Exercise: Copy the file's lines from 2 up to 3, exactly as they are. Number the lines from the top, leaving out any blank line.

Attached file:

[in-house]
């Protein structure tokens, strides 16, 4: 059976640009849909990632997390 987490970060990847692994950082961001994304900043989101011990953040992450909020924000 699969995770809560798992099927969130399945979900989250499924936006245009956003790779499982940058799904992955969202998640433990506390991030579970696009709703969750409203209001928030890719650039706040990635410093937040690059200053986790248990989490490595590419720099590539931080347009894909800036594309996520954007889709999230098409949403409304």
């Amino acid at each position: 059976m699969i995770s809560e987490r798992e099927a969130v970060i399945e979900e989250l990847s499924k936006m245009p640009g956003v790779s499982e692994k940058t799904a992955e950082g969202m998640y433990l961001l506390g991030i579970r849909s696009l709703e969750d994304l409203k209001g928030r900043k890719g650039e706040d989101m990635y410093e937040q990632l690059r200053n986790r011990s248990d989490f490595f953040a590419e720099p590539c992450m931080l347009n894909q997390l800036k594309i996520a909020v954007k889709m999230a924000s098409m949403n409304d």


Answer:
């Protein structure tokens, strides 16, 4: 059976640009849909990632997390 987490970060990847692994950082961001994304900043989101011990953040992450909020924000 699969995770809560798992099927969130399945979900989250499924936006245009956003790779499982940058799904992955969202998640433990506390991030579970696009709703969750409203209001928030890719650039706040990635410093937040690059200053986790248990989490490595590419720099590539931080347009894909800036594309996520954007889709999230098409949403409304």
């Amino acid at each position: 059976m699969i995770s809560e987490r798992e099927a969130v970060i399945e979900e989250l990847s499924k936006m245009p640009g956003v790779s499982e692994k940058t799904a992955e950082g969202m998640y433990l961001l506390g991030i579970r849909s696009l709703e969750d994304l409203k209001g928030r900043k890719g650039e706040d989101m990635y410093e937040q990632l690059r200053n986790r011990s248990d989490f490595f953040a590419e720099p590539c992450m931080l347009n894909q997390l800036k594309i996520a909020v954007k889709m999230a924000s098409m949403n409304d």